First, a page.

Page-granular permissions are not initially provided in MediaWiki, but can be realized with the extension AccessControl, for example. Unless a much more intuitive and better solution is found for the users, which is often the case with a little advice.

With BlueSpice, rights are conveniently managed via the backend

“The administration area of Confluence is much easier to understand and use”

This is also history with BlueSpice (see in the online demo)

“For Confluence there’s a plugin to copy files via drag & drop”

Good point. We’ve been wanting to do that for a long time. At Cebit 2013, we plan to present the corresponding BlueSpice module to the public.

“The wiki structure in the form of parent-child relationships between wiki documents can also be adapted easily in Confluence via drag & drop”.

The ability to organize content hierarchically is an important feature for those who maintain the content. But not for users who only read. They type their search term into the search. Studies show that users hardly ever browse at all.

For this reason, and also because there is no other way for large, complex collections, MediaWiki has an extensive hierarchizable category system to enable content maintenance. For manuals and similar content formats, as well as for smaller knowledge stocks, a hierarchical, “chapter-like” order can be helpful. Especially in the beginning, when known document stocks are transferred to the new medium. For this purpose, separate portal pages are simply created in the Wiki. The possibility of creating subpages should also be mentioned, which become important when more detailed additional information has to be stored that does not fit into the main article in terms of content format or structure. But basically, many hierarchical order structures dissolve during the transition to the Wiki.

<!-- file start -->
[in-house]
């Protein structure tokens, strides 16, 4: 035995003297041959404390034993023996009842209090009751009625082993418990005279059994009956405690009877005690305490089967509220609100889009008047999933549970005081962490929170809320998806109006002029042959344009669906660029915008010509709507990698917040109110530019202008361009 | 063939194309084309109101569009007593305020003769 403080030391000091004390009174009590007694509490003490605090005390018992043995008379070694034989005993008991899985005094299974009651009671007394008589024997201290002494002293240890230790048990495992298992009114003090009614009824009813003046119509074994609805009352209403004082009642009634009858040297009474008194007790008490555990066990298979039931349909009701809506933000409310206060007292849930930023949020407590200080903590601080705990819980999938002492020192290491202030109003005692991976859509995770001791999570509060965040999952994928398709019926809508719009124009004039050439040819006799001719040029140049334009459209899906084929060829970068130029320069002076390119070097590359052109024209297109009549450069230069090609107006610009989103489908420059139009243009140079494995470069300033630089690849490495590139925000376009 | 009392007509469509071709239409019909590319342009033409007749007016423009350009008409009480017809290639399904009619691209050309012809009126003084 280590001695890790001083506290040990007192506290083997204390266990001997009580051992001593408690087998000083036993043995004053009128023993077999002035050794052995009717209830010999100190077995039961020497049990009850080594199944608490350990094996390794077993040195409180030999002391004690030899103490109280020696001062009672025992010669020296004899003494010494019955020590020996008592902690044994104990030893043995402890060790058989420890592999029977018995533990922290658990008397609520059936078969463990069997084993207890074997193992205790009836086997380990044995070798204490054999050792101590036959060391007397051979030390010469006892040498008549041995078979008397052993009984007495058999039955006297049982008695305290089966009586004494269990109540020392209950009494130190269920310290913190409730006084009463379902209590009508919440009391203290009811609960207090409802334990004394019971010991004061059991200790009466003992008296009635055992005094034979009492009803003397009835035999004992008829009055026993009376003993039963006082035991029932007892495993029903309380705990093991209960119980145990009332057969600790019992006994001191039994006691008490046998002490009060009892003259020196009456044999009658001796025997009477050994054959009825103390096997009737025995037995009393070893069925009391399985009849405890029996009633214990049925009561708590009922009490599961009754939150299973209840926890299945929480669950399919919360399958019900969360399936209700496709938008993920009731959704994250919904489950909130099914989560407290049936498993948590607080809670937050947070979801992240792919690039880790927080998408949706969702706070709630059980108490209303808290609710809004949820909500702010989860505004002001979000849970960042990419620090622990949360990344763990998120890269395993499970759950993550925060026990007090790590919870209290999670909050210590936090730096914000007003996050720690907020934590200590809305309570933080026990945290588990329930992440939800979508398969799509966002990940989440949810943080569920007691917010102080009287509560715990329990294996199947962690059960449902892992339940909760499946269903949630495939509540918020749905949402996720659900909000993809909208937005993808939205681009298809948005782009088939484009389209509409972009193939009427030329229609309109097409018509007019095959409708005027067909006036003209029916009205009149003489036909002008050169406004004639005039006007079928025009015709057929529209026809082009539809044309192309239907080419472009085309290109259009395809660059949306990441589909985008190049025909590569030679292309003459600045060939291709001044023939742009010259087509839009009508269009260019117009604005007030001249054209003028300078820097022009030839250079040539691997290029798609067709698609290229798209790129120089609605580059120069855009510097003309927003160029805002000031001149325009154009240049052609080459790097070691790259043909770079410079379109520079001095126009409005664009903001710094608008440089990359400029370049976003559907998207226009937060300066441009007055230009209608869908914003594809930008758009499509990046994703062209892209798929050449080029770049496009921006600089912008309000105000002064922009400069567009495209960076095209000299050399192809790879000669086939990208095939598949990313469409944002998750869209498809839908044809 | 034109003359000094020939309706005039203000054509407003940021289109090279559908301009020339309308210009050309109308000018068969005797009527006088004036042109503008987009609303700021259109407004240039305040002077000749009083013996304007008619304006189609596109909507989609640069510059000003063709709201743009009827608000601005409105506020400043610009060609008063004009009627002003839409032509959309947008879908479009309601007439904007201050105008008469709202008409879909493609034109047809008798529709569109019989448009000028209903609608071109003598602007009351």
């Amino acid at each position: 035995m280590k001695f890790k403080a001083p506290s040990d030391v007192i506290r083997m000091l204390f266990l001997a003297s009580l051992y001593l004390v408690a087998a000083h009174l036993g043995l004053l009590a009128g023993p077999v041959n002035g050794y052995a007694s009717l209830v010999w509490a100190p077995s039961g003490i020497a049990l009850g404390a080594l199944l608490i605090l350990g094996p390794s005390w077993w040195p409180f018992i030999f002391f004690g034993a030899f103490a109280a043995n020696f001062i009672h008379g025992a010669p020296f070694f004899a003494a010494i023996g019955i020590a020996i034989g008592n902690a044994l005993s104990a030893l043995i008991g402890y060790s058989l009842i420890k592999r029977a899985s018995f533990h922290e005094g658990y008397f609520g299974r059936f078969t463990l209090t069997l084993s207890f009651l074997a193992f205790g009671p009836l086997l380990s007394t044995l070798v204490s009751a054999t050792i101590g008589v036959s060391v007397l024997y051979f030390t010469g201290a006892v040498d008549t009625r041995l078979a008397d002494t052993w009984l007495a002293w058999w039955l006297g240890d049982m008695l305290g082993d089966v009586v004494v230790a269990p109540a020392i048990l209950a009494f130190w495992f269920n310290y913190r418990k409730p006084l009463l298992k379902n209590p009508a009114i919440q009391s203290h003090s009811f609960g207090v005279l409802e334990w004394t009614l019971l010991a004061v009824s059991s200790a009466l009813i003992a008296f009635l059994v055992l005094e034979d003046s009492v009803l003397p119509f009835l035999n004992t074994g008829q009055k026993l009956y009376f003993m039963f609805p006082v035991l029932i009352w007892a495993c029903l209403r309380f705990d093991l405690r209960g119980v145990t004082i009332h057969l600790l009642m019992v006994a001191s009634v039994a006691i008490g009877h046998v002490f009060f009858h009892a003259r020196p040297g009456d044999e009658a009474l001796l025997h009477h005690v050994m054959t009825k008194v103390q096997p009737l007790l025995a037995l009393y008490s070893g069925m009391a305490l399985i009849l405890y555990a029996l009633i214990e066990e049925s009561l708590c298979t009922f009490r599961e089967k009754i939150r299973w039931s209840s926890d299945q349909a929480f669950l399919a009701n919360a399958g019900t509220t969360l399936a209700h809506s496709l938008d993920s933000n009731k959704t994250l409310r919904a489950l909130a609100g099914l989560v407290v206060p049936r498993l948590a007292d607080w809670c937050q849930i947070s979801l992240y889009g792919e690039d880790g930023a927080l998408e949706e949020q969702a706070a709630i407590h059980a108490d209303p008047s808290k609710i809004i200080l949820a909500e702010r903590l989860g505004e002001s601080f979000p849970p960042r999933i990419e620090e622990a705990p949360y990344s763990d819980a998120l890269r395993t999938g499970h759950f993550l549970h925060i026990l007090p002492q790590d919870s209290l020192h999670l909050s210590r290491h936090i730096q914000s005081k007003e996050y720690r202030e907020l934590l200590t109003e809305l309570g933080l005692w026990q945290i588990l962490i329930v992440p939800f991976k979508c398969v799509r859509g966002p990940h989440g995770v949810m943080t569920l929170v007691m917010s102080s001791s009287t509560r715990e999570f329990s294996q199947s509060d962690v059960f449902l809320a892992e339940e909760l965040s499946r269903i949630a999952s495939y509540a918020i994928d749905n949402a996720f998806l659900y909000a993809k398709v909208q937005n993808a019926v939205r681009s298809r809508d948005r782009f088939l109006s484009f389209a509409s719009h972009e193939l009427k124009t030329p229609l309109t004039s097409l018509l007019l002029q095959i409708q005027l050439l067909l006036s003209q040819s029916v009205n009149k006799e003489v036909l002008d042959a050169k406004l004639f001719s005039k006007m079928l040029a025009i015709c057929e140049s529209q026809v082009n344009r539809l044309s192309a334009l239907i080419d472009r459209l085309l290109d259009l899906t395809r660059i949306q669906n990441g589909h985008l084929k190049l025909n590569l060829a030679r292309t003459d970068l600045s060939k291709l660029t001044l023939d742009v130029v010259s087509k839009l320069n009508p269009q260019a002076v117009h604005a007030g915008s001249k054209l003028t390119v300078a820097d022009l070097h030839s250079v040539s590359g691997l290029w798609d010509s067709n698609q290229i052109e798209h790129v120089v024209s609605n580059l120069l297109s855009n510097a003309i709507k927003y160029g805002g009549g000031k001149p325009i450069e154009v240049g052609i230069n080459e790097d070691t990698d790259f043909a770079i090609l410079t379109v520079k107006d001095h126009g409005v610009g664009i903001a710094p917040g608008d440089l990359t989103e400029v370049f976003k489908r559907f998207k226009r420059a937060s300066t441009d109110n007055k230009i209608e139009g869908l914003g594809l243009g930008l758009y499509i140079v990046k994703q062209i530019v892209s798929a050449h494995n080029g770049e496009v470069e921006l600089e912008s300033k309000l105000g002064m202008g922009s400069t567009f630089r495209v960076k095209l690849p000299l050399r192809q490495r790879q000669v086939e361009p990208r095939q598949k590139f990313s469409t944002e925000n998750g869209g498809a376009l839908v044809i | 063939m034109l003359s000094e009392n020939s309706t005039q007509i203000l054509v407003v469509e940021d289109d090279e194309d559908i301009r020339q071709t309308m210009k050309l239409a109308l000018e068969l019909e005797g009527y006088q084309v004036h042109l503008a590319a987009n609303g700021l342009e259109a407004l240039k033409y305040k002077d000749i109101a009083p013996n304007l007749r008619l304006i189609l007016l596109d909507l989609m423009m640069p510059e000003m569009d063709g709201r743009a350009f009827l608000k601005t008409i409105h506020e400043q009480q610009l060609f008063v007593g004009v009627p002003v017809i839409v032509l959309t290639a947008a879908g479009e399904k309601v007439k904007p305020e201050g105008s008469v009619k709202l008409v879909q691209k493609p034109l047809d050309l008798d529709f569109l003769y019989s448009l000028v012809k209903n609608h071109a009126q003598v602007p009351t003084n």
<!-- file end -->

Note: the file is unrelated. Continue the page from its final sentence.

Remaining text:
Using the Bookmaker module, you can easily combine individual articles in a BlueSpice MediaWiki into books by drag&drop and display the hierarchical chapter navigation on the respective pages. There is everything.

The challenges lie more in the basic concept of a wiki and the maintenance of the content, which does not happen automatically even in hierarchical systems. And this is exactly where MediaWiki has developed many features (for example the maintenance pages). These tasks can also be kept under control with BlueSpice extensions such as a workflow tool or page responsibilities.

Hierarchical chapter navigation: combine articles into a book by drag&drop and navigate within the book on every page

Better integration of other applications